Review: The Norman Conquests

By John Nathan, October 10, 2008

Old Vic, London SE1

A country house populated by three sisters and a lovelorn family so cursed with disappointment and disillusionment as to drive its members to despair.

Well, OK, two sisters and one sister-in-law. So not quite Chekhov, but director Matthew Warchus's wonderfully performed revival of Alan Ayckbourn's 35-year-old comic trilogy, with a curly-mopped, shaggy-bearded Stephen Mangan as the charming monster Norman who hits on all three women over the course of one weekend, highlights as much tragedy as comedy. Despite the pleasing '70s period detail there is no whiff of datedness. This is partly down to Rob Howell's inspired in-the-round design that not only breaths new life into Ayckbourn but into the old fashioned Old Vic, which has been turned from a cavernous and remote venue into a wonderfully intimate space. I wish all the Old Vic's plays could be seen like this.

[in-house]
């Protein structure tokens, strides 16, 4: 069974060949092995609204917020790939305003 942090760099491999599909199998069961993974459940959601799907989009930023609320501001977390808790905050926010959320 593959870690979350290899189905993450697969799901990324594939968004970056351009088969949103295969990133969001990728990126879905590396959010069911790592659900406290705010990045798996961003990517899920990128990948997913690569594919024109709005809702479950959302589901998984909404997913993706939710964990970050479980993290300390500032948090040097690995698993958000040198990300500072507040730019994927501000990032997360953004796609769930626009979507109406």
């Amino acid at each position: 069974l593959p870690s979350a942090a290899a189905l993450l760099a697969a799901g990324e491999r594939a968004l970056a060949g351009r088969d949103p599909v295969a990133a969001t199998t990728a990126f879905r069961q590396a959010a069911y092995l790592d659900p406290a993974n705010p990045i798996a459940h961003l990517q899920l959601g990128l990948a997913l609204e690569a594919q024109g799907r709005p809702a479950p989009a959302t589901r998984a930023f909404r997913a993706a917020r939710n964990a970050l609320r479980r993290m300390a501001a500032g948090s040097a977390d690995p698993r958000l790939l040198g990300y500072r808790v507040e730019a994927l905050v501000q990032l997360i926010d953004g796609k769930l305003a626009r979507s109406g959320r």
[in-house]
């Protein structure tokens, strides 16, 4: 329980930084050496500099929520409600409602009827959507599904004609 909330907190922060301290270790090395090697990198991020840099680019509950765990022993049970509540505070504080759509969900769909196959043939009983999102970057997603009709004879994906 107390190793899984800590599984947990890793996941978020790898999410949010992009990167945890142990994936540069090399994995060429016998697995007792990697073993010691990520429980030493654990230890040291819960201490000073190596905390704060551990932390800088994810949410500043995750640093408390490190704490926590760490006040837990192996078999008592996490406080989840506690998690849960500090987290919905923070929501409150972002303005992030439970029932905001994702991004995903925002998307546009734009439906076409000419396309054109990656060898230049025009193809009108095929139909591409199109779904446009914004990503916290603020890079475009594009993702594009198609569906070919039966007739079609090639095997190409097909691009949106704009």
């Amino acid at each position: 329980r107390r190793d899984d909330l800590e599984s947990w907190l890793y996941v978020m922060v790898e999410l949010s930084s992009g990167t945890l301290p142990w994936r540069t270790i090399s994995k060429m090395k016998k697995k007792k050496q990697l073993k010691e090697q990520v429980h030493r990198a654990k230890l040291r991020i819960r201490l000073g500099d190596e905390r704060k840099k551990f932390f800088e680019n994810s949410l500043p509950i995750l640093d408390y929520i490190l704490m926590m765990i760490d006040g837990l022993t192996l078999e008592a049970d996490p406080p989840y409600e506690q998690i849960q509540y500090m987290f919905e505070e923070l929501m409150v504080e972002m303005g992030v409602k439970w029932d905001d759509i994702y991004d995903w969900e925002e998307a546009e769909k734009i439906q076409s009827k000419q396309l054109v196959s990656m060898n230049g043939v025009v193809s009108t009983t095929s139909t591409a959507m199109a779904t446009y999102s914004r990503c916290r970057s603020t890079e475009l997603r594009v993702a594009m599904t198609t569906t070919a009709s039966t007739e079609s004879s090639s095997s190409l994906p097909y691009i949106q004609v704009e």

Like all classic trilogies each of Ayckbourn's plays works well on its own, but like a treat when seen together.

One play in the trilogy is set in the dining room, another in the living room, and the third in the garden. Each depicts the same events over 48-hours during which Jessica Hynes's Annie is so desperate for some hot loving, if she can't get it from the Ben Mile's infuriatingly diffident Tom, she will get it from her brother-in-law Norman.

You can take your pick from six flawless performances. But other than Mangan, Hynes and Paul Ritter's anorak Reg are outstanding, though Amanda Root as Reg's up-tight wife Sarah is pretty wonderful too.

And artistic director Kevin Spacey, who, with the help of Warchus, easily gave London this year's most thrilling show with Speed the Plow, is achieving the seemingly impossible - returning the Old Vic to its heyday. (Tel: 0870 060 6628)

Last updated: 2:39pm, October 10 2008